We calculate fair value of our intangible assets as the present value of estimated future cash flows we expect to generate from the asset using a risk-adjusted discount rate. In determining our estimated future cash flows associated with our intangible assets, we use estimates and assumptions about future revenue contributions, cost structures and remaining useful lives of the asset (asset group).


Intangible assets that have indefinite useful lives are tested annually for impairment, and are tested for impairment more frequently if events and circumstances indicate that the asset might be impaired. An impairment loss is recognized to the extent that the carrying amount of the reporting unit exceeds its fair value.


Impairment of Long-Lived Assets


We have adopted paragraph 360-10-35-17 of FASB Accounting Standards Codification (“ASC”) for our long-lived assets. Our long -lived assets are reviewed for impairment whenever events or changes in circumstances indicate the carrying amount of an asset may not be recoverable. We assess the recoverability of our long-lived assets by comparing the projected undiscounted net cash flows associated with the related long-lived asset or group of assets over their remaining estimated useful lives against their respective carrying amounts. Impairment, if any, is based on the excess of the carrying amount over the fair value of those assets. Fair value is generally determined using the assets expected future discounted cash flows or market value, if readily determinable. If long-lived assets are determined to be recoverable, but the newly determined remaining estimated useful lives are shorter than originally estimated, the net book values of the long-lived assets are depreciated over the newly determined remaining estimated useful lives.


We consider the following to be some examples of important indicators that may trigger an impairment review: (i) significant under-performance or losses of assets relative to expected historical or projected future operating results; (ii) significant changes in the manner or use of assets or in our overall strategy with respect to the manner of use of the acquired assets or changes in our overall business strategy; (iii) significant negative industry or economic trends; (iv) increased competitive pressures; (v) a significant decline in our stock price for a sustained period of time; and (vi) regulatory changes. We evaluate acquired assets for potential impairment indicators at least annually and more frequently upon the occurrence of such events. The impairment charges, if any, are included in operating expenses in the accompanying consolidated statements of operations. Based on the test results, no impairments have occurred.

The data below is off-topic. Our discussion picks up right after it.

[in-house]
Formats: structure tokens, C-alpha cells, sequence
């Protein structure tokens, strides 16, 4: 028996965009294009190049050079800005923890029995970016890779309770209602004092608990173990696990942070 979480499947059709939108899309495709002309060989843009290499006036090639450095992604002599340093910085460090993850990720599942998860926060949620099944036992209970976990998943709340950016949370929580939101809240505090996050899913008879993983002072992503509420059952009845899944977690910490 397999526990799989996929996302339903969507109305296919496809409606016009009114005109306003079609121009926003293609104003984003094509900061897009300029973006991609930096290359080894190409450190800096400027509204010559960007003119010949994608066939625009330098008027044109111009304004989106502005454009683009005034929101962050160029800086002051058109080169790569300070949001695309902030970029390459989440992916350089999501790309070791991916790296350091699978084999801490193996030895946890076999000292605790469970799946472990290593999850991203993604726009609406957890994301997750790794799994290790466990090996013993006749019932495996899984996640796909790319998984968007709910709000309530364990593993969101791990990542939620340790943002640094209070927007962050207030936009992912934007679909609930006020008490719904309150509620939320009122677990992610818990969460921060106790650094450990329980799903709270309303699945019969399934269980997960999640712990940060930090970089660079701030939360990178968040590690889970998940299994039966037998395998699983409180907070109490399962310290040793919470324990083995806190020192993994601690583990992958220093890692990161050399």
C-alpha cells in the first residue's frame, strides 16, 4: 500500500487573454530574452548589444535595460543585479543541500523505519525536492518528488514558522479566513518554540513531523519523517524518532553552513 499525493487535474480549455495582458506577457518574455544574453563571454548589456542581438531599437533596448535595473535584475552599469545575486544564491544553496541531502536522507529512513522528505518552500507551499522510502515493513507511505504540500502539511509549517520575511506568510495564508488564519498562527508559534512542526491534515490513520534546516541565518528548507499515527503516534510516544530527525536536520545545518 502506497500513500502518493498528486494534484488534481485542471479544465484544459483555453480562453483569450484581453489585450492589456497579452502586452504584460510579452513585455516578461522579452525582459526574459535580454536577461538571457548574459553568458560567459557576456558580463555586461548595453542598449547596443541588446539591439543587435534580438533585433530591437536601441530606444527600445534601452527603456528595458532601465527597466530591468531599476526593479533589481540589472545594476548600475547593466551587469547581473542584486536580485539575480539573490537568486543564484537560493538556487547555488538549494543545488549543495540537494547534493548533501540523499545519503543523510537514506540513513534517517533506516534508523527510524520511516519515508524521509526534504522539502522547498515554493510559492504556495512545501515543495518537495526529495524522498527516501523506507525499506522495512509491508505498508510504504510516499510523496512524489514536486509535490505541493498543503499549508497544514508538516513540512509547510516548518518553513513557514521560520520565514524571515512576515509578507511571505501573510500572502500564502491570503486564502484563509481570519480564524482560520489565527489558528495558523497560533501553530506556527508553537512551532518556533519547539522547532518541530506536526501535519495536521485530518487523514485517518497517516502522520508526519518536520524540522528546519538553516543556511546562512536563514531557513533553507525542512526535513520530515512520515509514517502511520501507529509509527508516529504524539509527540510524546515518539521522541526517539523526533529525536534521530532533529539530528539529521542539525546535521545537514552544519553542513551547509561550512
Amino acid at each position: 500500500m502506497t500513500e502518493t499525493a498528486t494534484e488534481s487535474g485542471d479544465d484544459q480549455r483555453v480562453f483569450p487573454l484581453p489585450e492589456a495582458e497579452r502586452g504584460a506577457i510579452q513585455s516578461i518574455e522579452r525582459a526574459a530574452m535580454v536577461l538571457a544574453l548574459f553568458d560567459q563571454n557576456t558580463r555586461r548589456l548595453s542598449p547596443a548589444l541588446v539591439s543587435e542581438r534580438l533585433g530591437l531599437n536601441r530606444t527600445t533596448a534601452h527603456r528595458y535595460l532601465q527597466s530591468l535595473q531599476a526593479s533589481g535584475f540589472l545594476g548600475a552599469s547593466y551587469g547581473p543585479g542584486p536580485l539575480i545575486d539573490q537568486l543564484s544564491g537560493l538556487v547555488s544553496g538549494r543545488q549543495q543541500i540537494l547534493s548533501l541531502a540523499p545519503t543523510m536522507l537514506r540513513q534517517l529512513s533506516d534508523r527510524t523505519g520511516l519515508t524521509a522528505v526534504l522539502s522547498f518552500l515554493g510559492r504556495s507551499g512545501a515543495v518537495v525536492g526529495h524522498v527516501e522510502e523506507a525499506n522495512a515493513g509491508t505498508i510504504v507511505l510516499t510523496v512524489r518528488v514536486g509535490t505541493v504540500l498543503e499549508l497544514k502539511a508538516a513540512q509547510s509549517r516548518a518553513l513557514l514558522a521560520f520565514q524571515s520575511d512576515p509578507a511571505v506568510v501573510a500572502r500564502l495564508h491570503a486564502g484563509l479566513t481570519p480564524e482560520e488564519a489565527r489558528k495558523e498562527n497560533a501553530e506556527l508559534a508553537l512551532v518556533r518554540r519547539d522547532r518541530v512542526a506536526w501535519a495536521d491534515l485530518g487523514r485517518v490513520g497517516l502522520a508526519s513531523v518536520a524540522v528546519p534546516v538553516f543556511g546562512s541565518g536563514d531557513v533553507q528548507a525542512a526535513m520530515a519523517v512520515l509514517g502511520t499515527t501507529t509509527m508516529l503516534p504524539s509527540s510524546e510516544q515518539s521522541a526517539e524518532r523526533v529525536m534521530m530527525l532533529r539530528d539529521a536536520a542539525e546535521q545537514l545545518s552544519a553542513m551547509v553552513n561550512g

Deposits are security deposits for leased properties in California, Nevada and New Jersey. The deposits will be returned at the end of the lease term.




Revenue Recognition


Cannabis Products


We recognize revenue from product sales net of discounts, rebates, promotional adjustments, price adjustments, and estimated returns and upon transfer of title and risk to the customer, which occurs at shipping (F.O.B. terms). Upon shipment, we have no further performance obligations, selling price is fixed, and collection is reasonably assured.


We recognize revenue in accordance with ASC 605, “Revenue Recognition,” by recognizing as revenue the fees we charge customers because persuasive evidence of an arrangement exists, the fees we charge are substantially fixed or determinable during the period that we provide the goods or services, we and our customers understand the specific nature and terms of the agreed upon transactions, and payment is made for the goods or services when they have been rendered.


Revenue is recognized net of discounts, rebates, promotional adjustments, price adjustments, and returns, and net of taxes collected from customers that are remitted to governmental authorities, with the collected taxes recorded as current liabilities until remitted to the relevant government authority. Revenue is recorded upon transfer of title and risk to the customer which occurs at the time customers take delivery of our products at our retail dispensary. Upon purchase, we have no further performance obligations and collection is assured as sales are paid for at time of purchase.


Revenue related to the sale of consignment inventory is not recognized until the product is pulled from inventory and sold directly to end-customers. We recognize revenue from the sale of consignment inventory on a gross basis, as we have determined that: 1) we are the primary obligor to the customer; 2) we have latitude in establishing the sales prices and profit margins of our products; 3) we have discretion in selecting our suppliers; 4) we are responsible for loss or damage to consigned inventory; and 5) our customer validation process performs an important part of the process of providing such products to authorized customers. We believe that these factors outweigh the fact that we do not have title to the consigned inventory prior to its sale.